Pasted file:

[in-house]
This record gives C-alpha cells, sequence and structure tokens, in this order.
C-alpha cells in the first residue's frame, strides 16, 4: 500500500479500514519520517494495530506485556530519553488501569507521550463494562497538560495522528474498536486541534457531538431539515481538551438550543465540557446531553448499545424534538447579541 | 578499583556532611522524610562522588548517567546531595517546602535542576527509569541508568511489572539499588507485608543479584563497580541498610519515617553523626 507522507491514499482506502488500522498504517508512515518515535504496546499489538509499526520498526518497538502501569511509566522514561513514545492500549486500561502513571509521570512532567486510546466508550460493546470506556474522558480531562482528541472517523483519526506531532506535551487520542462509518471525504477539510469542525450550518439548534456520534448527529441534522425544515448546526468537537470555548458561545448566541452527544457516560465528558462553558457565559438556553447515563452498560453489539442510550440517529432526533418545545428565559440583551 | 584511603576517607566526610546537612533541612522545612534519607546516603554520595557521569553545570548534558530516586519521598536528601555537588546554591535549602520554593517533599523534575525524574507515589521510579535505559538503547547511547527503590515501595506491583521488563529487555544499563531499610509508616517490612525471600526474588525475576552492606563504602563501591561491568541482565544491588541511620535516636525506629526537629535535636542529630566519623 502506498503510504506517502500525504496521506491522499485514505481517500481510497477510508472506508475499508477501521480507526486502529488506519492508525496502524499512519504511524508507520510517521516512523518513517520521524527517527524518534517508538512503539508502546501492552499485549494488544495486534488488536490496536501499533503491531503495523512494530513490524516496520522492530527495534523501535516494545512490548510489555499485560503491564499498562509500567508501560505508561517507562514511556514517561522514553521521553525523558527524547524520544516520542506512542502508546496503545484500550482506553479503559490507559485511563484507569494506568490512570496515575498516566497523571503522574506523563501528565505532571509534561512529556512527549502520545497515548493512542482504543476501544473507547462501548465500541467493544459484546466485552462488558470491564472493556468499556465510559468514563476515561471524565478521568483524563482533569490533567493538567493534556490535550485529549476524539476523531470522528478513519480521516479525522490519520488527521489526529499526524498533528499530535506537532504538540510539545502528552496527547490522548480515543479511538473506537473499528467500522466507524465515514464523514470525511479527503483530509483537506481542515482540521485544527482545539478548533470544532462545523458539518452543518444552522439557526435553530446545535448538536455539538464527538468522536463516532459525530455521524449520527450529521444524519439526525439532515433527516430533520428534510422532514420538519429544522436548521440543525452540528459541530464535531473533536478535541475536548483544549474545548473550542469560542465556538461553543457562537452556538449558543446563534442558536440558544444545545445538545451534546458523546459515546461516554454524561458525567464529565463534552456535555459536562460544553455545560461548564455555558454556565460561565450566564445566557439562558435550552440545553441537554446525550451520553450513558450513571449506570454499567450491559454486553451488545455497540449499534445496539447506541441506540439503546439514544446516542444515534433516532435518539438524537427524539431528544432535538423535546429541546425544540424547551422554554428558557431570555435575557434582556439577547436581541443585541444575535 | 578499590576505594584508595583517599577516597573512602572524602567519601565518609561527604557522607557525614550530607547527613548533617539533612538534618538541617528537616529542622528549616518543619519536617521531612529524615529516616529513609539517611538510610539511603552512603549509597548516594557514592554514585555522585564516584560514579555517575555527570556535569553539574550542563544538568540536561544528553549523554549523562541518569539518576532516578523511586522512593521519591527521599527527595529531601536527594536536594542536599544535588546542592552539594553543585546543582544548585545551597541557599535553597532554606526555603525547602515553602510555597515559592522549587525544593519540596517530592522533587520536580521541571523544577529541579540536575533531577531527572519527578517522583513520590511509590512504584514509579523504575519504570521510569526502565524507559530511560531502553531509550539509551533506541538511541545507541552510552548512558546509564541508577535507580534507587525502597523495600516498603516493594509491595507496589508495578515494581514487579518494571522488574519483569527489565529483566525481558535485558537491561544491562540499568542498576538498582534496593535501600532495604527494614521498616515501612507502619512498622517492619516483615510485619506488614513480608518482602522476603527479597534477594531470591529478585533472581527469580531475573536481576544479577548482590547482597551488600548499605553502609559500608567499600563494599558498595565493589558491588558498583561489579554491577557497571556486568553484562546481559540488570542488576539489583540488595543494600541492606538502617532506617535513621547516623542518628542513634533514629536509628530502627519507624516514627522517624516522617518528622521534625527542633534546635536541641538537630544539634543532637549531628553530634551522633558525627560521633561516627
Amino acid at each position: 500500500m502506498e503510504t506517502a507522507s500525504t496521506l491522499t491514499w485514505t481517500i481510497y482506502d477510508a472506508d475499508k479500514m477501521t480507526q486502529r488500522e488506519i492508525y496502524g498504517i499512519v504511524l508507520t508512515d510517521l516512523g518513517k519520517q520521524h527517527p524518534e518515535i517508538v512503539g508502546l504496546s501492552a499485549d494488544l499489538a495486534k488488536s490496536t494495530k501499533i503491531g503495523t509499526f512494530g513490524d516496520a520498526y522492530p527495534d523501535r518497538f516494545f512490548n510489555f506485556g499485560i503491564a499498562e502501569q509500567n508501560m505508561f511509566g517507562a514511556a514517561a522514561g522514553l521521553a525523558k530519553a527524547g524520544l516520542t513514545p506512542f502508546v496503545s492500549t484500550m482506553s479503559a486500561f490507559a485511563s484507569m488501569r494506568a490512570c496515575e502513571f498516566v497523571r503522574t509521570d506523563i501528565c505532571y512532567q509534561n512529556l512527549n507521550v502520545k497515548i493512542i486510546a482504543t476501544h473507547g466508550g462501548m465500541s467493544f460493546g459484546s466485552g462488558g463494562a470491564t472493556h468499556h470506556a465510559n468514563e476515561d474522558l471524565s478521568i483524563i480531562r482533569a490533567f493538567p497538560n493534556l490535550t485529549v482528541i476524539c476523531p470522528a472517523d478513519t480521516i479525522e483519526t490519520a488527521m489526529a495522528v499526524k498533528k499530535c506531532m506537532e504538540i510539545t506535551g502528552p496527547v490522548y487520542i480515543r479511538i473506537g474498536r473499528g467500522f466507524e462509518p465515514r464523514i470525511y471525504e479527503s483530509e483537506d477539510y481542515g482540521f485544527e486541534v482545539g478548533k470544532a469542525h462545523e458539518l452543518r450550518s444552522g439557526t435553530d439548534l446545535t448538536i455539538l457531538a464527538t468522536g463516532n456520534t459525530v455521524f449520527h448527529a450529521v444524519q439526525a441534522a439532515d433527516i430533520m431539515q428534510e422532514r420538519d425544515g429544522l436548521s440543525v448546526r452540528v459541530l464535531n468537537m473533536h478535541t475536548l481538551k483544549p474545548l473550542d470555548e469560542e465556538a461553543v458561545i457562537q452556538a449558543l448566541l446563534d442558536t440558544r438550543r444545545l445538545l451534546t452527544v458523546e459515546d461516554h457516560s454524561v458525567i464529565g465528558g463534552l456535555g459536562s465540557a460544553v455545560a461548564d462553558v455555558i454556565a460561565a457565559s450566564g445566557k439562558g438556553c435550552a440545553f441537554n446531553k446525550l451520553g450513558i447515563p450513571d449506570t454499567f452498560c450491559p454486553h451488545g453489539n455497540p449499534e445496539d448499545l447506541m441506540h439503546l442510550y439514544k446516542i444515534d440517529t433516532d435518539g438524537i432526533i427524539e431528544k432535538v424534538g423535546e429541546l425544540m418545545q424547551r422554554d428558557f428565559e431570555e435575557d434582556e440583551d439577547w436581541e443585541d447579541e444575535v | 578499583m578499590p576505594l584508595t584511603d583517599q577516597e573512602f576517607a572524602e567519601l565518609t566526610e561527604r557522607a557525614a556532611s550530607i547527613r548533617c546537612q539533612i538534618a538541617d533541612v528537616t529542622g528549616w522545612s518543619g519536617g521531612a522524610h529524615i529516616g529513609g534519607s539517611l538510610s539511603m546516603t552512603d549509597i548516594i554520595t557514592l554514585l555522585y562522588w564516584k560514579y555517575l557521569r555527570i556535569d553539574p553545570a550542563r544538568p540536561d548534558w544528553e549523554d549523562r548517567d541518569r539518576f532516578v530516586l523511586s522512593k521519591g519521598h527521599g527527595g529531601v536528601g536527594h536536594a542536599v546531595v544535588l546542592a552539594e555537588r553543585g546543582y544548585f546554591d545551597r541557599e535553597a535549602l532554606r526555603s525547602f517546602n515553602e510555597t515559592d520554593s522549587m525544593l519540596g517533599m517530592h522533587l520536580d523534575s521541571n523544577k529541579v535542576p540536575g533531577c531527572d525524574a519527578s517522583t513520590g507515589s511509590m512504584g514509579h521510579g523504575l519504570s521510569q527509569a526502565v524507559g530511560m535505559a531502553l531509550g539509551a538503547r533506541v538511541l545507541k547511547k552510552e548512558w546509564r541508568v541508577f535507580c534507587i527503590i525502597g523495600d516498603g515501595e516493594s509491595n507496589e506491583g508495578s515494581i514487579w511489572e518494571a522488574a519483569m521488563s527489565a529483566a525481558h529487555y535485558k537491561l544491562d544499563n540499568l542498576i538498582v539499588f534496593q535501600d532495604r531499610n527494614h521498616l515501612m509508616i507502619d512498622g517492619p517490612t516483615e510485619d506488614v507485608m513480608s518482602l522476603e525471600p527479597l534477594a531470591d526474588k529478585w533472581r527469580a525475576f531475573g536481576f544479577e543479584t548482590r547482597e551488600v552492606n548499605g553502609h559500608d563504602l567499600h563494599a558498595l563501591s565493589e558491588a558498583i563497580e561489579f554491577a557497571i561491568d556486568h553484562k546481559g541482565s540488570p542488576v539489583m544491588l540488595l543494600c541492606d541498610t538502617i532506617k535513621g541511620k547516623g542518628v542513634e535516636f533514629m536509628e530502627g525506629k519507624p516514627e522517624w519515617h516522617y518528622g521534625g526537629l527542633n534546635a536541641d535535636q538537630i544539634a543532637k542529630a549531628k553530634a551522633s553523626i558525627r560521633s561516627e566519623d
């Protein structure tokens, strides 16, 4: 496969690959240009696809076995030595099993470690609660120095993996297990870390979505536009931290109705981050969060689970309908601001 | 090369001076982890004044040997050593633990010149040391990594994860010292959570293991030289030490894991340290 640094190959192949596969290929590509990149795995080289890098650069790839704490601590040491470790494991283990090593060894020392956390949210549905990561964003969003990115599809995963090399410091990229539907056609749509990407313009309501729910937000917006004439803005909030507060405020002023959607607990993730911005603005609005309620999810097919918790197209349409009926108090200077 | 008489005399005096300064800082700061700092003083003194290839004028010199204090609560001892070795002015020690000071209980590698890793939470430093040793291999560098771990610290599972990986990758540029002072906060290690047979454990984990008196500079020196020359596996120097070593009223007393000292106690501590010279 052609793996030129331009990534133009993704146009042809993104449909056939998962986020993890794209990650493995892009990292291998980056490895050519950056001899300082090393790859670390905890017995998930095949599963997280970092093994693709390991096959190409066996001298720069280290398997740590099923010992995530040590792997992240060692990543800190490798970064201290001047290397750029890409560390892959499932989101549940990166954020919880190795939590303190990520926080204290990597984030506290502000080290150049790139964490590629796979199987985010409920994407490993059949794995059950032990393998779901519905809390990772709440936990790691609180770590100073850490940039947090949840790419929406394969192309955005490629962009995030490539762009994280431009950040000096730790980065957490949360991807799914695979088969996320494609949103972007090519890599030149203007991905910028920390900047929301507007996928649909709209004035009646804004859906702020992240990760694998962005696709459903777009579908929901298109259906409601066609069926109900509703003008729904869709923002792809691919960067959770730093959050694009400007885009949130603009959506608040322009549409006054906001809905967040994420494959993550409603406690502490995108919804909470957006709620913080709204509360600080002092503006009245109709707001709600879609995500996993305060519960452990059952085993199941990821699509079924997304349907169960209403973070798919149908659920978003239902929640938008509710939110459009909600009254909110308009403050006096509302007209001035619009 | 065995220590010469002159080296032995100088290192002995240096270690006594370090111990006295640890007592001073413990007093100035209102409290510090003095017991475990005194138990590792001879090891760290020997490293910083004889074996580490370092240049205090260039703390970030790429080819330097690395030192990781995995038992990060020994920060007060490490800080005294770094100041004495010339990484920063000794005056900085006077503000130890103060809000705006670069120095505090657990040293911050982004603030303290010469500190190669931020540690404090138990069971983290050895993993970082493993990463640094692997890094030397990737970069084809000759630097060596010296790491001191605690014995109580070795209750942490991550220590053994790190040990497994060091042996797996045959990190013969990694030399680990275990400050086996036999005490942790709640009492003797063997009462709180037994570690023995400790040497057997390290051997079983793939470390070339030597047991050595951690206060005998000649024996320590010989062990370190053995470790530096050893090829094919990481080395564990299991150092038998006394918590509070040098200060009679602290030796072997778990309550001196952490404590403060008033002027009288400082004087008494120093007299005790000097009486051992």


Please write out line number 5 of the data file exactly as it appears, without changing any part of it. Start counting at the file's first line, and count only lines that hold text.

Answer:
């Protein structure tokens, strides 16, 4: 496969690959240009696809076995030595099993470690609660120095993996297990870390979505536009931290109705981050969060689970309908601001 | 090369001076982890004044040997050593633990010149040391990594994860010292959570293991030289030490894991340290 640094190959192949596969290929590509990149795995080289890098650069790839704490601590040491470790494991283990090593060894020392956390949210549905990561964003969003990115599809995963090399410091990229539907056609749509990407313009309501729910937000917006004439803005909030507060405020002023959607607990993730911005603005609005309620999810097919918790197209349409009926108090200077 | 008489005399005096300064800082700061700092003083003194290839004028010199204090609560001892070795002015020690000071209980590698890793939470430093040793291999560098771990610290599972990986990758540029002072906060290690047979454990984990008196500079020196020359596996120097070593009223007393000292106690501590010279 052609793996030129331009990534133009993704146009042809993104449909056939998962986020993890794209990650493995892009990292291998980056490895050519950056001899300082090393790859670390905890017995998930095949599963997280970092093994693709390991096959190409066996001298720069280290398997740590099923010992995530040590792997992240060692990543800190490798970064201290001047290397750029890409560390892959499932989101549940990166954020919880190795939590303190990520926080204290990597984030506290502000080290150049790139964490590629796979199987985010409920994407490993059949794995059950032990393998779901519905809390990772709440936990790691609180770590100073850490940039947090949840790419929406394969192309955005490629962009995030490539762009994280431009950040000096730790980065957490949360991807799914695979088969996320494609949103972007090519890599030149203007991905910028920390900047929301507007996928649909709209004035009646804004859906702020992240990760694998962005696709459903777009579908929901298109259906409601066609069926109900509703003008729904869709923002792809691919960067959770730093959050694009400007885009949130603009959506608040322009549409006054906001809905967040994420494959993550409603406690502490995108919804909470957006709620913080709204509360600080002092503006009245109709707001709600879609995500996993305060519960452990059952085993199941990821699509079924997304349907169960209403973070798919149908659920978003239902929640938008509710939110459009909600009254909110308009403050006096509302007209001035619009 | 065995220590010469002159080296032995100088290192002995240096270690006594370090111990006295640890007592001073413990007093100035209102409290510090003095017991475990005194138990590792001879090891760290020997490293910083004889074996580490370092240049205090260039703390970030790429080819330097690395030192990781995995038992990060020994920060007060490490800080005294770094100041004495010339990484920063000794005056900085006077503000130890103060809000705006670069120095505090657990040293911050982004603030303290010469500190190669931020540690404090138990069971983290050895993993970082493993990463640094692997890094030397990737970069084809000759630097060596010296790491001191605690014995109580070795209750942490991550220590053994790190040990497994060091042996797996045959990190013969990694030399680990275990400050086996036999005490942790709640009492003797063997009462709180037994570690023995400790040497057997390290051997079983793939470390070339030597047991050595951690206060005998000649024996320590010989062990370190053995470790530096050893090829094919990481080395564990299991150092038998006394918590509070040098200060009679602290030796072997778990309550001196952490404590403060008033002027009288400082004087008494120093007299005790000097009486051992």